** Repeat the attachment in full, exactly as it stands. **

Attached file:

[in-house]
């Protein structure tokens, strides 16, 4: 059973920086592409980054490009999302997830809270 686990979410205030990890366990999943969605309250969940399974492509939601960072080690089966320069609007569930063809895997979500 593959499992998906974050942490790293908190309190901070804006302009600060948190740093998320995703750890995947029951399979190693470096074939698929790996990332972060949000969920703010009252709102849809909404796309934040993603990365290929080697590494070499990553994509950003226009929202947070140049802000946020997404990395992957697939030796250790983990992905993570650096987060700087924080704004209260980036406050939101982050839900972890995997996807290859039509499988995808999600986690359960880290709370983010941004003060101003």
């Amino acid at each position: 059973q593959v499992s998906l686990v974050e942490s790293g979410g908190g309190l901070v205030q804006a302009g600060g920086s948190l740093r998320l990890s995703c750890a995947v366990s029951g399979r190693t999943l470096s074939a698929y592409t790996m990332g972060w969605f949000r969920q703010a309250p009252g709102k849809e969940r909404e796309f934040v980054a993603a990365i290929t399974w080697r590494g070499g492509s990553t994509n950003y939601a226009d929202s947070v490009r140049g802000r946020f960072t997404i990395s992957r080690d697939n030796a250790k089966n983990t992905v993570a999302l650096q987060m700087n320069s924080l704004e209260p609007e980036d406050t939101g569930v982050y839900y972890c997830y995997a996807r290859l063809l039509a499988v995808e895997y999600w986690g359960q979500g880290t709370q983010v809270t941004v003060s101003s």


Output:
[in-house]
């Protein structure tokens, strides 16, 4: 059973920086592409980054490009999302997830809270 686990979410205030990890366990999943969605309250969940399974492509939601960072080690089966320069609007569930063809895997979500 593959499992998906974050942490790293908190309190901070804006302009600060948190740093998320995703750890995947029951399979190693470096074939698929790996990332972060949000969920703010009252709102849809909404796309934040993603990365290929080697590494070499990553994509950003226009929202947070140049802000946020997404990395992957697939030796250790983990992905993570650096987060700087924080704004209260980036406050939101982050839900972890995997996807290859039509499988995808999600986690359960880290709370983010941004003060101003």
């Amino acid at each position: 059973q593959v499992s998906l686990v974050e942490s790293g979410g908190g309190l901070v205030q804006a302009g600060g920086s948190l740093r998320l990890s995703c750890a995947v366990s029951g399979r190693t999943l470096s074939a698929y592409t790996m990332g972060w969605f949000r969920q703010a309250p009252g709102k849809e969940r909404e796309f934040v980054a993603a990365i290929t399974w080697r590494g070499g492509s990553t994509n950003y939601a226009d929202s947070v490009r140049g802000r946020f960072t997404i990395s992957r080690d697939n030796a250790k089966n983990t992905v993570a999302l650096q987060m700087n320069s924080l704004e209260p609007e980036d406050t939101g569930v982050y839900y972890c997830y995997a996807r290859l063809l039509a499988v995808e895997y999600w986690g359960q979500g880290t709370q983010v809270t941004v003060s101003s």